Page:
I got bumped twice in one day from overbooked Delta flights, and was compensated by receiving a two travel vouchers, one for $400, and one for $800! The experience of Voluntary Denied Boarding, or VDB, was a new one for this jaded traveler, and I hope I can repeat it many times over in the future!
I had been planning a trip to Salt Lake City (SLC) for a couple of weeks. The original plan was to fly nonrev from Atlanta (ATL) to SLC if there were open seats. I am the parent of an airline employee, so I can fly stand-by on a space available basis. As the dates of travel approached, there appeared to be a number of open seats on the day that I wanted to fly. But as it often happens, the evening before I was to leave, the “cockroaches,” came out of the woodwork, and flights started to fill up. As usual, I wondered, “who are all these people who can afford last-minute tickets?” I thought about changing plans, but I hadn’t been out to Salt Lake for a year.
I checked for award availability on American Airlines, and I found a ticket at the “saver” level for 12,500 miles on US Airways, with a connection in Phoenix. Unfortunately there would be a $75 close-in booking fee with this award. There were award tickets on Delta for 32,500 miles on exactly the same flight that I had planned to list on (fly nonrev), even though these flights were “not looking good” according to my Delta contact.
I really wanted to travel, so I booked the expensive (miles-wise) Delta ticket. I had been wanting to try to get bumped off a flight for years, but had never had the opportunity. Here was my chance. I could see no seats available on the Delta website. My contact told me the flight was looking terrible for stand by travel. I had the award miles. I was traveling alone with no set schedule. The planets were aligning! I bought the award ticket.
When I went to check in online about midnight I saw that the flight was oversold and that they were asking for volunteers to take later flights.
When you click yes, this next screen comes up, where you place a bid for compensation.
This is not a screenshot of what I saw. My choices were $100, $200, $300, and $400. But you don’t have to choose. Notice the very small window to the right of the $125 button on the screen. This is where you can put the amount that you are willing to take. I put in $800! I printed off my boarding pass, which had no seat number. It said “Seat assignment will be made at the gate.”
The above two images are from the blog www.pointsmilesandmartinis.com, who had the foresight to take screenshots while actually checking in and making bids!
I arrived at the gate about an hour before boarding and made sure I was on the VDB list. Before they started boarding my flight they announced that the flight was oversold and wanted to know if there was anyone will to take a $600 travel voucher to travel on a later flight. I just sat there. About 10 minutes later they asked for volunteers willing to take $700, and I again sweated this one out. Finally about 10 minutes before take-off they called me up and gave me an $800 voucher, and put me on a flight with a connection in Cleveland. This would have me arriving in SLC at 9:30 pm instead of 4:30 pm.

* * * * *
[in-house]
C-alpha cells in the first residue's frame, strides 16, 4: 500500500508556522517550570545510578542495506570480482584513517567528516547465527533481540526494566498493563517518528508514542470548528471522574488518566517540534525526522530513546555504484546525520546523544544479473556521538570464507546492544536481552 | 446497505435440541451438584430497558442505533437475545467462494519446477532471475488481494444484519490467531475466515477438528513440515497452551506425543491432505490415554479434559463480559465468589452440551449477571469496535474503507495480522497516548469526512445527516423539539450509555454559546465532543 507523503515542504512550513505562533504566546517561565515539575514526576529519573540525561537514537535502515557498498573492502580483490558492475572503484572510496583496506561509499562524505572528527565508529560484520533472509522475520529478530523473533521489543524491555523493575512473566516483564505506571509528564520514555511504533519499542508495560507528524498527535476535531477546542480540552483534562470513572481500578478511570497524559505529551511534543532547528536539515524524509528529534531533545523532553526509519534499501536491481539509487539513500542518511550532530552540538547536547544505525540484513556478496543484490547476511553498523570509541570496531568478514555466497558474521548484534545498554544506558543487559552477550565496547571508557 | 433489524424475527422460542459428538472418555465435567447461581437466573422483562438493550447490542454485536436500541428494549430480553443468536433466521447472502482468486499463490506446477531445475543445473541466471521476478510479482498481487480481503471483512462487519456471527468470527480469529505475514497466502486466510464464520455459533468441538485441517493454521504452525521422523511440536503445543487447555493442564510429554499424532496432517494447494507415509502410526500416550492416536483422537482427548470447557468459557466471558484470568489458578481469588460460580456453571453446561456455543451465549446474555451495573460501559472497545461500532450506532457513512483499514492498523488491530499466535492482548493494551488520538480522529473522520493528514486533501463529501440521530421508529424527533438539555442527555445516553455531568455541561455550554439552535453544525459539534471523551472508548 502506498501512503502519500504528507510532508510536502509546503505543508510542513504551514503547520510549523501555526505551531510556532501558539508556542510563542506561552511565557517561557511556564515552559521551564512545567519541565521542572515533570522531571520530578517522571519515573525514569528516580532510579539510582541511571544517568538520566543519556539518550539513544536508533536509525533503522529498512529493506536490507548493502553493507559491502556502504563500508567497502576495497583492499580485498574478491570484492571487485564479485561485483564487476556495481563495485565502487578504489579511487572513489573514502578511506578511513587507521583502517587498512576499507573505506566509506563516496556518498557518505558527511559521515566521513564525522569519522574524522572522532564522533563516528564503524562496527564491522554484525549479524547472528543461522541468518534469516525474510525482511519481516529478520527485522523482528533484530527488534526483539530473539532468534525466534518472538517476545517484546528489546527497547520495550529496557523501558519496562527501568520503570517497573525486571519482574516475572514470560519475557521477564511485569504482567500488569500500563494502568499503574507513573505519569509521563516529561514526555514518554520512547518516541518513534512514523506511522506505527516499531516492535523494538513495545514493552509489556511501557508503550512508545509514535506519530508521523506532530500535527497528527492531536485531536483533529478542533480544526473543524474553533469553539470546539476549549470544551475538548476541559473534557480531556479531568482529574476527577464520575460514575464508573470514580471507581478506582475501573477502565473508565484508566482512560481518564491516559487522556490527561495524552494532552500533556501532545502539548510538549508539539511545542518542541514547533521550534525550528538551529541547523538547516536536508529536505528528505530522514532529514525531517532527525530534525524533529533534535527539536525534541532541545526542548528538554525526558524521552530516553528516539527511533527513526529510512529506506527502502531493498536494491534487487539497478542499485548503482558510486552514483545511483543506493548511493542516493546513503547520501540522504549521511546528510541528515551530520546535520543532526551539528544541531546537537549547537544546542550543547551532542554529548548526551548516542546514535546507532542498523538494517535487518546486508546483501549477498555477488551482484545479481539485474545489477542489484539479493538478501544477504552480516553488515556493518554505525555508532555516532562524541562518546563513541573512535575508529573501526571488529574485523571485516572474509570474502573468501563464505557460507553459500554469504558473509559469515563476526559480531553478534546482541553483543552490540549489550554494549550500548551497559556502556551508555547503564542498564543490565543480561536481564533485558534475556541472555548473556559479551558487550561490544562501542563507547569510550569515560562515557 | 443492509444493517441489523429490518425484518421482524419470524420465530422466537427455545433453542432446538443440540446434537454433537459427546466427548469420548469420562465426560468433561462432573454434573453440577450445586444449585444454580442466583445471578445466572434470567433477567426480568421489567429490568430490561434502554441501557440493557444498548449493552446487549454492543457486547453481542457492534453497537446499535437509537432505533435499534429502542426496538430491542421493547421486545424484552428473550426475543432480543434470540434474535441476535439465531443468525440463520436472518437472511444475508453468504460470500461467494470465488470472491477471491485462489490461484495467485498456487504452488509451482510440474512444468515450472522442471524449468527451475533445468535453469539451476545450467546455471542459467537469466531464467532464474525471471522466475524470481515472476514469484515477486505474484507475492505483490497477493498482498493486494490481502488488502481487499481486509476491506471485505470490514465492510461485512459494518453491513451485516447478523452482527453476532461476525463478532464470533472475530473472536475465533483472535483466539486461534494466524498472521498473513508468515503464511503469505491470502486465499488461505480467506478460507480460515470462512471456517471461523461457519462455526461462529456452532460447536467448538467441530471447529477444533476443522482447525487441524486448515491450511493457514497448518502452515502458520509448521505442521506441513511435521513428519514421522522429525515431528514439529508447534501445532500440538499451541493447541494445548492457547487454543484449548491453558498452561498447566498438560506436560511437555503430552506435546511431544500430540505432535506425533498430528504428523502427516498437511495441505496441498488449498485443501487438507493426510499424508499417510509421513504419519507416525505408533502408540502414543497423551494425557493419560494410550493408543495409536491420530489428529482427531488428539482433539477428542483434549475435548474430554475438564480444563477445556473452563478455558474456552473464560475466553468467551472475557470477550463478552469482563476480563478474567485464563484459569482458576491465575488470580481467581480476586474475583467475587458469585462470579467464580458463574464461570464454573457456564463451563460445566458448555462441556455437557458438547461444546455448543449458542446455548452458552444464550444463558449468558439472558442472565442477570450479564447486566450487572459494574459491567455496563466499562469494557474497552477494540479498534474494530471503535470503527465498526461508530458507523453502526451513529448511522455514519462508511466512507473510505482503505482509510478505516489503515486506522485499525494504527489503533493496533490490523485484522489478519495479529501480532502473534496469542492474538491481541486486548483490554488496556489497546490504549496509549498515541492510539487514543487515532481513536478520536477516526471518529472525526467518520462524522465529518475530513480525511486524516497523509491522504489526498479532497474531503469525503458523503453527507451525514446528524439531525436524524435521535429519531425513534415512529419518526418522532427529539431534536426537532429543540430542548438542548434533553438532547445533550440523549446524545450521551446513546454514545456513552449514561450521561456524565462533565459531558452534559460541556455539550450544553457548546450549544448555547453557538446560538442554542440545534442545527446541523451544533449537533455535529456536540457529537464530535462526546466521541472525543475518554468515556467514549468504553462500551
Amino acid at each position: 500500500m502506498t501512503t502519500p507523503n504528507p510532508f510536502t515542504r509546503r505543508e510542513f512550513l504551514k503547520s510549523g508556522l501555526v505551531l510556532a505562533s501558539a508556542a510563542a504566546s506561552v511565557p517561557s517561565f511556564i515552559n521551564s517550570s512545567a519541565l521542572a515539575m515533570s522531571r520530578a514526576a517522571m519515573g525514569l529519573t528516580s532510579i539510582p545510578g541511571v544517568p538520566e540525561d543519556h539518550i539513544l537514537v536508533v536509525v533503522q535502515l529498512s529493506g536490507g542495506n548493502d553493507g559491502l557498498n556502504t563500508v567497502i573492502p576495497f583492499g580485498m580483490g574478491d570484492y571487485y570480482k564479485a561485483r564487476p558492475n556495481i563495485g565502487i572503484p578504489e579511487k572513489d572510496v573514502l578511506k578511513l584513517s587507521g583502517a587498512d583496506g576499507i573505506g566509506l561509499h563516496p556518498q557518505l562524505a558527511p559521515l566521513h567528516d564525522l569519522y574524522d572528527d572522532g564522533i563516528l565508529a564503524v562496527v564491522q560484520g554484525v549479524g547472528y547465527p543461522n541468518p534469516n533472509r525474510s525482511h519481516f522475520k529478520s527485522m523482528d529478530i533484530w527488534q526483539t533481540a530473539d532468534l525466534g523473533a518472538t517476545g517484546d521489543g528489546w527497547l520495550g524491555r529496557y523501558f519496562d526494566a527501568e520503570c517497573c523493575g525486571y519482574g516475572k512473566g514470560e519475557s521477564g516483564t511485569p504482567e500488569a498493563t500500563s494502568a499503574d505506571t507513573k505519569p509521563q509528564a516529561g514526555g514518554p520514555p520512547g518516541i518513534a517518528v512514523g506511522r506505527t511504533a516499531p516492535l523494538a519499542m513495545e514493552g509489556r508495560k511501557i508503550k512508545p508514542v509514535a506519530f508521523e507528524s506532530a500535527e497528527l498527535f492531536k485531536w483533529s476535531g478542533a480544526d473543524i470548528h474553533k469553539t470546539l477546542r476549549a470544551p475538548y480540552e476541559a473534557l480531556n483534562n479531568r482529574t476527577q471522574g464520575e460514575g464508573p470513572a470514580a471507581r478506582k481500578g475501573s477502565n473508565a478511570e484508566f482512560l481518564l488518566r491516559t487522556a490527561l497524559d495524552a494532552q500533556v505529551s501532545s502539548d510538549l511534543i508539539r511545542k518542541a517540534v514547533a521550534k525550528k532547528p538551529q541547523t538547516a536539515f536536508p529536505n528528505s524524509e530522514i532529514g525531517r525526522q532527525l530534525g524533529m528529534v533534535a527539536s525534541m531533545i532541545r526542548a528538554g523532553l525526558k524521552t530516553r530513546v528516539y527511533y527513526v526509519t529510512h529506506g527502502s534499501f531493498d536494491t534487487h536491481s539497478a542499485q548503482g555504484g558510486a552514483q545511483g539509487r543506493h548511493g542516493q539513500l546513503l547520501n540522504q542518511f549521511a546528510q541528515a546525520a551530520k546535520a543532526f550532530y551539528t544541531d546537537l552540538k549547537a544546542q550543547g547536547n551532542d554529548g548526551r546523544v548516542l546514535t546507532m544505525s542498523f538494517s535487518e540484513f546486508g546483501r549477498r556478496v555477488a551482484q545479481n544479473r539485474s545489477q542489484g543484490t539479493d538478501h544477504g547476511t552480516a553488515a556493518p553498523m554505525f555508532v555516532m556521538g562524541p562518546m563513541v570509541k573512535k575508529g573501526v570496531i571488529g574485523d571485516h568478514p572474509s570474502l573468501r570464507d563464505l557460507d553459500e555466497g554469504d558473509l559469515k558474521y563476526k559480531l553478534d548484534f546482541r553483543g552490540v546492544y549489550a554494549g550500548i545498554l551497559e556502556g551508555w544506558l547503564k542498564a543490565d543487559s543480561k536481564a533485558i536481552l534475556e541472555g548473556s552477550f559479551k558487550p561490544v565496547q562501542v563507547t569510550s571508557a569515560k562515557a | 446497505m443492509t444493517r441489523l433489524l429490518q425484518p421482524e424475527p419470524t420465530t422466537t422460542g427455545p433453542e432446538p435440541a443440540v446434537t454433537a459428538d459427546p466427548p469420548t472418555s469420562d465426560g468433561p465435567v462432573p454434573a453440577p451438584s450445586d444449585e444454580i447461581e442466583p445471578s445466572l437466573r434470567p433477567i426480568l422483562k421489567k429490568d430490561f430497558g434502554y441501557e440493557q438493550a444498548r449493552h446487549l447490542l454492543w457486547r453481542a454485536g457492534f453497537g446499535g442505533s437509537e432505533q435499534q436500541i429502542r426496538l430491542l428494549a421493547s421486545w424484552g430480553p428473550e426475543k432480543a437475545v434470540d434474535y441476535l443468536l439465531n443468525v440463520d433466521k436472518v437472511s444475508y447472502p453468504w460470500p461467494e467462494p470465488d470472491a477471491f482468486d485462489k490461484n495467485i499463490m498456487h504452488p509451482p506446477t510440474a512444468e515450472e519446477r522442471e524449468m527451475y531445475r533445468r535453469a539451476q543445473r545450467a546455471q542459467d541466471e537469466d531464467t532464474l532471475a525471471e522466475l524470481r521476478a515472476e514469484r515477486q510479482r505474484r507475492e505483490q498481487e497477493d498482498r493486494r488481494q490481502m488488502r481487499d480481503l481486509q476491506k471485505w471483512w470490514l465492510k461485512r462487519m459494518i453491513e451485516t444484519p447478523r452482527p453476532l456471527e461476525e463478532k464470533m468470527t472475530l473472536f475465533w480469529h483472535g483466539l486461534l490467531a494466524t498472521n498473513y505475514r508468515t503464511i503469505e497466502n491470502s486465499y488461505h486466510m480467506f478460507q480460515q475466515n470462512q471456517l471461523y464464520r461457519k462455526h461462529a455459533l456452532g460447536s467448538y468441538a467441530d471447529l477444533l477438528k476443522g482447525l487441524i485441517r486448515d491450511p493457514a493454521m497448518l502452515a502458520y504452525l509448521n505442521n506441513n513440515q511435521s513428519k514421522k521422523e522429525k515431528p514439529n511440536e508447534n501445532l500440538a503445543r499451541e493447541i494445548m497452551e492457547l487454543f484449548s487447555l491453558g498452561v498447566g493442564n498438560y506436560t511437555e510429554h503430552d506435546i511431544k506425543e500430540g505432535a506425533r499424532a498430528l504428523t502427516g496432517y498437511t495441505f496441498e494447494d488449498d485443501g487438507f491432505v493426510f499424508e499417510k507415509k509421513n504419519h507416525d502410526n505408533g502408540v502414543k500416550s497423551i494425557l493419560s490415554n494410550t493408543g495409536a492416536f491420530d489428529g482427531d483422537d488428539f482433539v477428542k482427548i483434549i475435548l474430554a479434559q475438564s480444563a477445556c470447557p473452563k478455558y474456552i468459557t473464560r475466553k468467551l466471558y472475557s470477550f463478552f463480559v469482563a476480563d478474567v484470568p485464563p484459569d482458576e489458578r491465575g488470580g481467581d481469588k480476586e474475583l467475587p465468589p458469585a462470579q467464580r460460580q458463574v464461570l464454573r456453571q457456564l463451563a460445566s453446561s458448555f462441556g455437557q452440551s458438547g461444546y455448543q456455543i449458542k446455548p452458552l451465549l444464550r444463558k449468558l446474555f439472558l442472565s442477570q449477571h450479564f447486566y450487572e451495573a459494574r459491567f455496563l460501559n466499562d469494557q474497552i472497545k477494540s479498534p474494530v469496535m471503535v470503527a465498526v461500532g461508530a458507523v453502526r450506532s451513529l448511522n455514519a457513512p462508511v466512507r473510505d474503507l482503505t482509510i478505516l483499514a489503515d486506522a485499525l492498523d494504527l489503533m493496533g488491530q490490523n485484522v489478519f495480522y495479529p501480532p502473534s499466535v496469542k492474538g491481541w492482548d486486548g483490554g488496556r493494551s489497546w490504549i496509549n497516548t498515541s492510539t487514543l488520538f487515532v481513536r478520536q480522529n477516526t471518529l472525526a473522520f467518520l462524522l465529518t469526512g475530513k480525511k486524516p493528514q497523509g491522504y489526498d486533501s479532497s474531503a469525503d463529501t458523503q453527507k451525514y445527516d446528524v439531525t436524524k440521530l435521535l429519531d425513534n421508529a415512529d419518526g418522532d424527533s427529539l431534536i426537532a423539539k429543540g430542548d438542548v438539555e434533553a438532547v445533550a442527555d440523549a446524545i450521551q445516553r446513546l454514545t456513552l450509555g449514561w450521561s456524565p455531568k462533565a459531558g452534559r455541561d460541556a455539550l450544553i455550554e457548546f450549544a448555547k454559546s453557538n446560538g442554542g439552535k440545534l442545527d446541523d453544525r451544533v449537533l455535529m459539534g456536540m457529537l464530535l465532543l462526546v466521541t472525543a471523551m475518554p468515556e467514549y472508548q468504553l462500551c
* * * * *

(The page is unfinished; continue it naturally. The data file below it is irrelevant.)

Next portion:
I was feeling pumped up and successful, so when I got to Cleveland, I went to the gate for the CVG-SLC flight and asked if they needed any volunteers. The gate agent said that they might, and asked me to have a seat for about 10 minutes while she researched the flight. She said that if I agreed to be bumped, I would have to take a flight the next morning, but that they would provide a hotel. I thought this scenario would probably work out better for the person picking me up in SCL so I agreed. After everyone had boarded, they called me and another traveler up to the desk, and asked if we wanted to be bumped. The compensation was $400 and an overnight hotel. It was take it or leave it, no haggling about price. So I took it. At this point I had spent 32,500 miles, but had a ticket to SLC and $1200 in credit for future travel on Delta.
The gate agent sent us over to the Delta service desk for an “overnight kit.” This is just like a first class amenity kit, except it includes a T-shirt for sleeping.
I spent the night at the Microtel and took an 8:30 am flight, arriving in SLC at 10:30 am. We spent several wonderful days doing day hikes in the Wasatch Mountains. Since I was in no hurry to return home, I flew nonrev back to ATL on Delta. I only had to wait three hours at the SLC airport for a seat on a flight back to ATL.